In California and most other states, a state, county or city government can be liable for damages when an employee, agent or Board Member of the government commits a Tort, like negligence. When the damages are less than $10,000 a claimant can use the County Superior Court’s Small Claims Division to get paid. A person can represent themselves in small claims court and sue the government, either city , county or state by jumping through a couple of hoops. Here are some basic attorney tips to get you started on the right path if you have a government claim.
1. Government Claims Form Must Be Filed First; Short Limitations Period.
You cannot start a civil claim for damages against a California City or County, or the State, in the small claims court. You must start by making a claim in writing directly to the government agency first.
There is a procedure that must be followed by a claimant before they can sue in court and be a plaintiff. Government Tort Claim procedure is laid out in California Government Code sections 810-996.6.
Before a claimant can sue a California city or county government in small claims court they must comply with the “Government Claims Statute” of Gov. Code sections 810 – 996.6. These statutes allow the government to review a civil claim prior to court action, and gives the government agency the right to accept, settle or reject the claim prior to court action.
A potential plaintiff wanting to sue in small claims court must first get a rejection notice of their claim after filling the government claim form to satisfy this “Government Claims Statute”. More Info…
Once a government claim form is properly delivered and rejected, the clock starts on a short statute of limitations period for the plaintiff to file a civil claim in a small claims or other court. For most tort claims like negligence, the statute of limitations period may as short as six months or less after a formal Rejection of Claim Notice is sent out by the government to the claimant.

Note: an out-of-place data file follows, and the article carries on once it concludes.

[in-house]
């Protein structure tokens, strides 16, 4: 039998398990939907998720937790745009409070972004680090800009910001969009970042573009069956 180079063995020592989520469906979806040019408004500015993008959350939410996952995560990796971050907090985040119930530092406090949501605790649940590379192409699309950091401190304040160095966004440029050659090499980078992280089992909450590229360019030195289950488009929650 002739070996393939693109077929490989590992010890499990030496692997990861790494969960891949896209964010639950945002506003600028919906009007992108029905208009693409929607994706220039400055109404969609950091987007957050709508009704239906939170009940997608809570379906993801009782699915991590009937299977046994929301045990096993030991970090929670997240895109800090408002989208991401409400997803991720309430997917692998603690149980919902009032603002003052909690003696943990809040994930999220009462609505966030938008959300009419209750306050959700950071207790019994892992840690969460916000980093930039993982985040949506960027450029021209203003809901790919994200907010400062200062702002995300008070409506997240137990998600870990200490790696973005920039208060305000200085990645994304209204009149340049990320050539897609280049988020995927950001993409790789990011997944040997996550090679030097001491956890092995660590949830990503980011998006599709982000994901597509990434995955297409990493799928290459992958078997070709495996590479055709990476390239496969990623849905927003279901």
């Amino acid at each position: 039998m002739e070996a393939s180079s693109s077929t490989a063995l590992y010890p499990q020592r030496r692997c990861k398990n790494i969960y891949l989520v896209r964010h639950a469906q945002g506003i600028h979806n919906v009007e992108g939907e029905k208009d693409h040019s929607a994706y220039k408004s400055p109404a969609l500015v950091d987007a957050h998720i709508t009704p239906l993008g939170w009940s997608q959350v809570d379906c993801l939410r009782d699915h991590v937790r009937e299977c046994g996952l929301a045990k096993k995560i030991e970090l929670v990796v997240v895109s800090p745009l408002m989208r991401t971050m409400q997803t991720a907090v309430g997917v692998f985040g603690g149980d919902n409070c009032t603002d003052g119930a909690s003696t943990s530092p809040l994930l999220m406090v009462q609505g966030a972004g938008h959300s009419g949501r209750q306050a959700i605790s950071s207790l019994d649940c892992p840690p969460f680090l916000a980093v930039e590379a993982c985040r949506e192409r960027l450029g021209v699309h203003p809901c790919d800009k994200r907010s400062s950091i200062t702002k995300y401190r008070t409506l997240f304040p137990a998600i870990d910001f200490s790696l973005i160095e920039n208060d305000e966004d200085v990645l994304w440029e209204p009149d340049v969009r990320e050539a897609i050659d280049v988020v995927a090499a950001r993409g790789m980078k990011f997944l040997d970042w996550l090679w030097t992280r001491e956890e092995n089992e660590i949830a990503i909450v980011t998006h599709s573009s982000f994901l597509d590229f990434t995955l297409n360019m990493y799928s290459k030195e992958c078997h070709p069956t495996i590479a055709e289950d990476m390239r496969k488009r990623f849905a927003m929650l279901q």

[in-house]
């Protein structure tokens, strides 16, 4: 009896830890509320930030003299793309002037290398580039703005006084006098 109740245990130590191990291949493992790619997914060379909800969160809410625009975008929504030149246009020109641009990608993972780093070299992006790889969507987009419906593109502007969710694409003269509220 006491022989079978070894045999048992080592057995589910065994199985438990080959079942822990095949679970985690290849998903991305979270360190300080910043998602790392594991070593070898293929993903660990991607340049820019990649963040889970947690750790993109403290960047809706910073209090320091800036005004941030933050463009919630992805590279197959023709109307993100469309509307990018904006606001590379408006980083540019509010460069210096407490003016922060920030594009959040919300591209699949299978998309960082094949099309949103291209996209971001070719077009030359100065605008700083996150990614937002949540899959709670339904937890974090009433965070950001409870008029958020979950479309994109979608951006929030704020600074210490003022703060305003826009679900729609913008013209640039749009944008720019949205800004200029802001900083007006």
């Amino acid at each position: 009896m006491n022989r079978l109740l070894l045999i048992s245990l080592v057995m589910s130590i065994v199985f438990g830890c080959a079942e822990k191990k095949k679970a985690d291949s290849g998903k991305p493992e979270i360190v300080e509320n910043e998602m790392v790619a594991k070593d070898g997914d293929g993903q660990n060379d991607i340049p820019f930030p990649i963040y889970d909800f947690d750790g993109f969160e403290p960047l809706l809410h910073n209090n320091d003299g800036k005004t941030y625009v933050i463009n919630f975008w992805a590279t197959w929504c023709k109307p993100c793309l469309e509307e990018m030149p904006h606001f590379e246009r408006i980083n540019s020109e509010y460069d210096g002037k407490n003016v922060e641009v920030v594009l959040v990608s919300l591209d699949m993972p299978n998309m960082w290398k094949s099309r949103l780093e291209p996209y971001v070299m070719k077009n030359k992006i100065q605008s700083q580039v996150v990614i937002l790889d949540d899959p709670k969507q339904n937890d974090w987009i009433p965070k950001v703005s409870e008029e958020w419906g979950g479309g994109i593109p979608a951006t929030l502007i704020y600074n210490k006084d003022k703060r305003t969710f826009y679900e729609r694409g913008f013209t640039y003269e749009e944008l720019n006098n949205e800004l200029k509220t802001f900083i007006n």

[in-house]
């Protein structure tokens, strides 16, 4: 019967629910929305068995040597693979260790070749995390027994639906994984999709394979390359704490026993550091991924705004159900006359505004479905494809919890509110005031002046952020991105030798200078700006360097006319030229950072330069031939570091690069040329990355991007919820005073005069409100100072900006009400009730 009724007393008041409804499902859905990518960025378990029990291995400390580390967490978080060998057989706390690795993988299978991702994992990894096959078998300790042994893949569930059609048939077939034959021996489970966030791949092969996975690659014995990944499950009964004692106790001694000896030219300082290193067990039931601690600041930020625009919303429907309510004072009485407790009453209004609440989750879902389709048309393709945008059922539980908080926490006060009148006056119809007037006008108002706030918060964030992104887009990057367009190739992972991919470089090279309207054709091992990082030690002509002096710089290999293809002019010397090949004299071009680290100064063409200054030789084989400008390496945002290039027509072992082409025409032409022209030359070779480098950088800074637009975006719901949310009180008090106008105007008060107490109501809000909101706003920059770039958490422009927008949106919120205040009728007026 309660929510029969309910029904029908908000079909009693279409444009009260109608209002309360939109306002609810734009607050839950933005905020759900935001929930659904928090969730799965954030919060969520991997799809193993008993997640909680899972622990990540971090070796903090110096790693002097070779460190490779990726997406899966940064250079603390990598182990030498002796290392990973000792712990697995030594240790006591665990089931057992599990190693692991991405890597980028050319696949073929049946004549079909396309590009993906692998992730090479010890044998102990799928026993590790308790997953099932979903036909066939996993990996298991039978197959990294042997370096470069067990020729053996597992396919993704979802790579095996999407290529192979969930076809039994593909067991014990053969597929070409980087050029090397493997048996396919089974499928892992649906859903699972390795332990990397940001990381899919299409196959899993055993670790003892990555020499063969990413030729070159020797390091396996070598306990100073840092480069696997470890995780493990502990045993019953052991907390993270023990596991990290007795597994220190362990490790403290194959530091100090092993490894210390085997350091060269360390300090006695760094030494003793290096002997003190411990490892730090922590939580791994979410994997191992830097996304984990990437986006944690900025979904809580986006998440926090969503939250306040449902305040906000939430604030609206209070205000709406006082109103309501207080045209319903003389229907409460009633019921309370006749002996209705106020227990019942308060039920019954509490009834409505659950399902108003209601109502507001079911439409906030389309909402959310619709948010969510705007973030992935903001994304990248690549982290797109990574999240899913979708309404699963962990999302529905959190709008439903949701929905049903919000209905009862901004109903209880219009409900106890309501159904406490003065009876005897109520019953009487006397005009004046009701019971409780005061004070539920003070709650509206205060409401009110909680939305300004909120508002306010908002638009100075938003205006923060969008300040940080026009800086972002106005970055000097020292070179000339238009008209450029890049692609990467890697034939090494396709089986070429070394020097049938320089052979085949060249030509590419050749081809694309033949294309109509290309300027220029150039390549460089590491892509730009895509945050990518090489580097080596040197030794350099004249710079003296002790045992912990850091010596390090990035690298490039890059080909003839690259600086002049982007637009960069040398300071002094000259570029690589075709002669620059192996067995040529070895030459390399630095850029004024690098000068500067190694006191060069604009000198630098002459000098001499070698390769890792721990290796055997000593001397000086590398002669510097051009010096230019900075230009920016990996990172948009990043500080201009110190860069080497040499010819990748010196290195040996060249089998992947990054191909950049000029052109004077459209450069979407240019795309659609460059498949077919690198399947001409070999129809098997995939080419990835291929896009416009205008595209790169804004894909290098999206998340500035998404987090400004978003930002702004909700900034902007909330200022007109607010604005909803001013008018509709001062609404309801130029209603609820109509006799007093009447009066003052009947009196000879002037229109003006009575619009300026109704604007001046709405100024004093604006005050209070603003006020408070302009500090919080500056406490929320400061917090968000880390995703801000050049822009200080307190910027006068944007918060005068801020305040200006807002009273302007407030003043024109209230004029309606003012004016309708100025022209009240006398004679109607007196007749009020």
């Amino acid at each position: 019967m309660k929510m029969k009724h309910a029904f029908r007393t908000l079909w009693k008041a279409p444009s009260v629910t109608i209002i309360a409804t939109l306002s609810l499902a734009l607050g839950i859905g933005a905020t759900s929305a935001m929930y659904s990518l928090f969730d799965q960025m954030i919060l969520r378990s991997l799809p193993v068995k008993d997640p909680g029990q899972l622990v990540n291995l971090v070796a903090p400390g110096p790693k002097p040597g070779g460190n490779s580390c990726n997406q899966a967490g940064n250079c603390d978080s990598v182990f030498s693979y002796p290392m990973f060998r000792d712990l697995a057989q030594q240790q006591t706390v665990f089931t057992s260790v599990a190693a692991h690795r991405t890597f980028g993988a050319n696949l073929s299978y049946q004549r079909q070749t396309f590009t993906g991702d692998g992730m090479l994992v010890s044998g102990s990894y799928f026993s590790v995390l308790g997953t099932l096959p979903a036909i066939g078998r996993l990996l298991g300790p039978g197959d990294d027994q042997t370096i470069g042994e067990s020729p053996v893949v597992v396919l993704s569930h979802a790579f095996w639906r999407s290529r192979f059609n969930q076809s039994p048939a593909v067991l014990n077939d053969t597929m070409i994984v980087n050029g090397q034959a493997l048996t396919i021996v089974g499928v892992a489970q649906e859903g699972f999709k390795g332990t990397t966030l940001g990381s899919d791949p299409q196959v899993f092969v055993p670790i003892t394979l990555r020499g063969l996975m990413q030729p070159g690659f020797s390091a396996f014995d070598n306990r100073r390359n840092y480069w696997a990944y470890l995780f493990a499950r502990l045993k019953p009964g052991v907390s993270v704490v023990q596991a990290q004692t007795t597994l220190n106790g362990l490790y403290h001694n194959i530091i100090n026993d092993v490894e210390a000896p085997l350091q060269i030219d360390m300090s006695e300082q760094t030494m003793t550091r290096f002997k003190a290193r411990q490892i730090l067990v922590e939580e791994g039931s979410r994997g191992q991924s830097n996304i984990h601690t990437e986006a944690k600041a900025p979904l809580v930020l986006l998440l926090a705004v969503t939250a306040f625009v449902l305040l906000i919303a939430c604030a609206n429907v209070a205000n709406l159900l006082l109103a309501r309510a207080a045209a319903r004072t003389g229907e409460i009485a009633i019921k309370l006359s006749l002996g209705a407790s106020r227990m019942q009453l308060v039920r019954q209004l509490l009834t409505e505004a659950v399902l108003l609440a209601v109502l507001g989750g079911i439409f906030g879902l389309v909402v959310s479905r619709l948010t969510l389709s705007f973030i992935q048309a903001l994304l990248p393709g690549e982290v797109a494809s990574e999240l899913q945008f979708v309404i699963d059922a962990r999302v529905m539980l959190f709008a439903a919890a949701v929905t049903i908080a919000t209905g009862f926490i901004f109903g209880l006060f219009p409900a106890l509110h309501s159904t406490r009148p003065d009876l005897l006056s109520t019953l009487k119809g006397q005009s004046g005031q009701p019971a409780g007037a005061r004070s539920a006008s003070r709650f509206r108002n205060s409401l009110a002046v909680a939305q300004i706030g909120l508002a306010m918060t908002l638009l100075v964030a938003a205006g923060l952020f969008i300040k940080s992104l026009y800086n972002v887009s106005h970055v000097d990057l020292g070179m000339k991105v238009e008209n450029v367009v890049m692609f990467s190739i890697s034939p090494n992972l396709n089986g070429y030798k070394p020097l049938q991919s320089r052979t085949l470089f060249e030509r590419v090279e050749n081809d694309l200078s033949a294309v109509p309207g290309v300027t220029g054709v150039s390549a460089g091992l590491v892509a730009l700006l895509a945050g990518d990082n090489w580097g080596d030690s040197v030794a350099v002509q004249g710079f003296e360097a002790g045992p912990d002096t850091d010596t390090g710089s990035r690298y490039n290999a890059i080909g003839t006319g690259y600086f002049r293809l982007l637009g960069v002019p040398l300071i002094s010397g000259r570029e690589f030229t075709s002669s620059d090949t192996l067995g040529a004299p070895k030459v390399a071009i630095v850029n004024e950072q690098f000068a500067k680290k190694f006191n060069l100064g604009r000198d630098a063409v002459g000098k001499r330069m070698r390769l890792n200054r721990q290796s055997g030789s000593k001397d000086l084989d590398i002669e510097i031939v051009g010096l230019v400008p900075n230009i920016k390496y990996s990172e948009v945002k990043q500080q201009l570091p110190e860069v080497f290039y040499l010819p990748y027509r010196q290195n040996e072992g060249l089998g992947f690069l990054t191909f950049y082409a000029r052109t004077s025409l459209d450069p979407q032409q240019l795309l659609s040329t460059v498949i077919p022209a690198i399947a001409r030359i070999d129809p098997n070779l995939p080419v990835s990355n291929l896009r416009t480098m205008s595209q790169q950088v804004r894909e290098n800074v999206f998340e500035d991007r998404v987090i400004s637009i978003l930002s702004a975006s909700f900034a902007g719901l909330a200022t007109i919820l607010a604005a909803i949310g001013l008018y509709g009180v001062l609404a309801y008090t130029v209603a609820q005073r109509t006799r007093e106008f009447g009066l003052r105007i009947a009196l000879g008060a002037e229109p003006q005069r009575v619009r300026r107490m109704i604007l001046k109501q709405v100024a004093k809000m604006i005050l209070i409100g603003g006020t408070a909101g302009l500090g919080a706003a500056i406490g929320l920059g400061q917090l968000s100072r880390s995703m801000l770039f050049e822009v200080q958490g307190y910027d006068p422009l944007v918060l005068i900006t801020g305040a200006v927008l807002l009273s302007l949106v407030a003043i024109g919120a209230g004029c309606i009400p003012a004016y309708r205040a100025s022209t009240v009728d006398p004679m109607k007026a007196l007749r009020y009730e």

If a court case is not filed within that limitations period, the claim will be lost by operation of law. Do your own research on the limitations period for your claim, or contact a licensed attorney for help to figure it out.
When you file your small claims “Claim and Order” form to start a small claim case against the government, make sure you state on the claim form to the court that you have satisfied the Government Claims Statute. A plaintiff should also attach a copy of the rejection letter from the government agency to the small claims “Claim and Order” form, so make sure the judge does not get stuck on that issue.
More info on filing a Government Claim from Sacramento County Law Library
2. Use the Freedom of Information Act to Get Evidence and Documents Like Incident Reports.
There is a great free tool for getting public record information that will help a small claims court case, such as incident reports. It is called the Freedom of Information Act, or “FOIA”.